Ierodiakonou has packed quite a lot into that paragraph! First she states the commonly held (and more or less correct) position that sumpatheia is a Stoic concept. And then she reports, without endorsing, the commonly held (and more or less misleading) position that the “full development” of sumpatheia is due to Posidonius, for which she cites the work of Karl Reinhardt. As Ierodiakonou correctly points out “there is no doubt that even the early Stoics, and in particular Chrysippus, believed in a close affinity among the different parts of the universe; and for this close affinity they most probably used the term sympatheia.” Posidonius is routinely cited as the first clear cut case of a philosopher using the term sympatheia in the sense of “cosmic sympathy”, but, as Ierodianokou strongly implies, this is almost certainly an artifact of the extremely fragmentary nature of the extant primary sources from earlier (prior to Posidonius) Stoics.
Here is what P.A. Meijer has to say in his Stoic Theology on the concept of sumpatheia and its origins, based on the writings of Cicero and Sextus:
C. There is an elaborate argument which develops the idea of the coherence of the universe, because there is everywhere the all encompassing power. It unites the things in this world and the natural events, which follow each other in an eternally repeating ordered motion.
We have this argument in Sextus and a limited version in Cicero. Scholars more or less agree that this argument is to be ascribed to Chrysippus [one of the early founders of Stoicism, predating Posidonius by about a century]. This most interesting argument is not only important as a typical piece of Stoic philosophy, but it has largely influenced later Greek philosophy, i.e. Neoplatonism, by its stressing the unity in this world. Unity as a consequence of the influence of the One was a favorite theme in Plotinus.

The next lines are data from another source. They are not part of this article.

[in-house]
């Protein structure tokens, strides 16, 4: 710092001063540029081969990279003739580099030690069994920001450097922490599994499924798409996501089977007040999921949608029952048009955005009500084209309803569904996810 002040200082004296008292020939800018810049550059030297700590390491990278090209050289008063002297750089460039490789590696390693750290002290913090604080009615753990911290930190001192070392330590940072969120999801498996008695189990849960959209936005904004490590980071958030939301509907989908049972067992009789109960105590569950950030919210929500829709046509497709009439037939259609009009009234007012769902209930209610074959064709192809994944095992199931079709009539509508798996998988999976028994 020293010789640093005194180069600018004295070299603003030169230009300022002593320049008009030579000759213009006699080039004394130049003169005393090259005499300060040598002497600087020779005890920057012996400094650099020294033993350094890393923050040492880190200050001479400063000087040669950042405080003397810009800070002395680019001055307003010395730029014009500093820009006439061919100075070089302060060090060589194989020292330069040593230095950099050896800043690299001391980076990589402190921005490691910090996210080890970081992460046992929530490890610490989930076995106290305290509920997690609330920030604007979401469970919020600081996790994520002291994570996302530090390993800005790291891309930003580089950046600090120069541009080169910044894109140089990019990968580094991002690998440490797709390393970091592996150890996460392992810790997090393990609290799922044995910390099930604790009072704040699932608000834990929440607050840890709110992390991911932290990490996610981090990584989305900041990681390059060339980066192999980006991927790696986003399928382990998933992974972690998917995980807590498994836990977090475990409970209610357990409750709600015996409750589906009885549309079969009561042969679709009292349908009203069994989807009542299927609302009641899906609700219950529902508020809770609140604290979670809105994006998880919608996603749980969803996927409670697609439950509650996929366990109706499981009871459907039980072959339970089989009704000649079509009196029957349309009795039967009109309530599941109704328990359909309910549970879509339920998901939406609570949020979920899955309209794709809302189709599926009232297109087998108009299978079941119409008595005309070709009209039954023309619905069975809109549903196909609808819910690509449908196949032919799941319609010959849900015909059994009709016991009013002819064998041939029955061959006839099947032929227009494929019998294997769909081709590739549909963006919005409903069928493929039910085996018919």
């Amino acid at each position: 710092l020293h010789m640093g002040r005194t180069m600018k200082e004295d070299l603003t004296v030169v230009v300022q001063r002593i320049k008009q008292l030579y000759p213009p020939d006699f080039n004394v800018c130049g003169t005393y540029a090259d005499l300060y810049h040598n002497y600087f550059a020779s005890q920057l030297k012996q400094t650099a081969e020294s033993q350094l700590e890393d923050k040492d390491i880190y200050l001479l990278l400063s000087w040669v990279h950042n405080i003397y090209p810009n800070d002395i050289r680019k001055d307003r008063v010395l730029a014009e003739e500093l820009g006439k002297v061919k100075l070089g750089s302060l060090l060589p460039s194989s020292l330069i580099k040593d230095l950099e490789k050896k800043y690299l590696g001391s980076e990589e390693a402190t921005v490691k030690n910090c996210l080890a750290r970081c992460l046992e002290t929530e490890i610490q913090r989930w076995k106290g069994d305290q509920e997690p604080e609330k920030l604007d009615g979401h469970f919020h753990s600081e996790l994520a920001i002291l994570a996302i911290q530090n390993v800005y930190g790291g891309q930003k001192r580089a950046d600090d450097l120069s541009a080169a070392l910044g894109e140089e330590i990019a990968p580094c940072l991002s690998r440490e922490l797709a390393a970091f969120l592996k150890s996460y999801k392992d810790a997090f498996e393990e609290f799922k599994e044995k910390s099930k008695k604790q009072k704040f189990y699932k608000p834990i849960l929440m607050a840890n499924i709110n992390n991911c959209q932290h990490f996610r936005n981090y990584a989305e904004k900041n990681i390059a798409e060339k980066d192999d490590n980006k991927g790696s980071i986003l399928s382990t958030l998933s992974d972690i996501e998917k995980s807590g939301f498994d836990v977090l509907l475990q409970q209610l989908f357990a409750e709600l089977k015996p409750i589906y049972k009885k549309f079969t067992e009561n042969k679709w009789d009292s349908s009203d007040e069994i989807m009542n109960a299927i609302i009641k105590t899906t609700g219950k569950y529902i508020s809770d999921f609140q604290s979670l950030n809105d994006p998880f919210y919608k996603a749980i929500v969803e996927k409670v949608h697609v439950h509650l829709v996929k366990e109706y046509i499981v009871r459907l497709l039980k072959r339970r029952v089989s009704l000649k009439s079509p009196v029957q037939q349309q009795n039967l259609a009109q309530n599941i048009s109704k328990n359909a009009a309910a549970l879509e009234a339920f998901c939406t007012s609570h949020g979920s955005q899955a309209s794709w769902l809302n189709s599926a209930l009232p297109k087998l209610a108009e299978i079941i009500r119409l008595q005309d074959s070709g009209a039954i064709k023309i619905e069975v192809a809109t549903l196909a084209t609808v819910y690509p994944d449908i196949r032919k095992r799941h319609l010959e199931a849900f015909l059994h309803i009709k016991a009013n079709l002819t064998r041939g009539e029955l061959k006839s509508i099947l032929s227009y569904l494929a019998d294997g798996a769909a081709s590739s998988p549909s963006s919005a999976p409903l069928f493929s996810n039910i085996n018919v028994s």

And here is part of the passage from Sextus (his Against the Physicists, I 78 ff.) that Meijer is referring to (see Meijer, or the original, for the complete passage):
D. Of bodies some are unified, some are formed of things conjoined, some of separate things. Unified bodies are such as are dominated by one structure, such as plants and animals. Those formed of conjoined parts are such as are composed of adjacent elements which tend to combine into one main structure, like cables, turrets and ships. Those formed of separate things are such as compounded of things which are disjoined and isolated and existing by themselves. like armies and flocks and choruses. Since the cosmos is also a body, it is either unified or of conjoined or of separate parts.
But it [the cosmos] is neither of conjoined nor of separate parts, as we proved from the sympathies it exhibits. For in accordance with the waxings and wanings of the moon many sea and land animals wane and was and ebb-tides and flood-tides occur in some parts of the sea. And in the same way, too, in accordance with certain risings and settings of the stars alterations in the surrounding atmosphere and all varieties of change in the air take place, sometimes for the better, sometimes fraught with pestilence. And from these facts it is obvious that the cosmos is a unified body. For in the cases of bodies formed from conjoined or separate elements the parts do not ‘sympathize’ with one another, since if all the soldiers, say, in an army have perished (save one), the one who survives is not seen to suffer at all through transmission; but in the case of unified bodies there exists a certain sympathy, since when the finger is cut, the whole body shares in its condition. So then, also the cosmos is a unified body.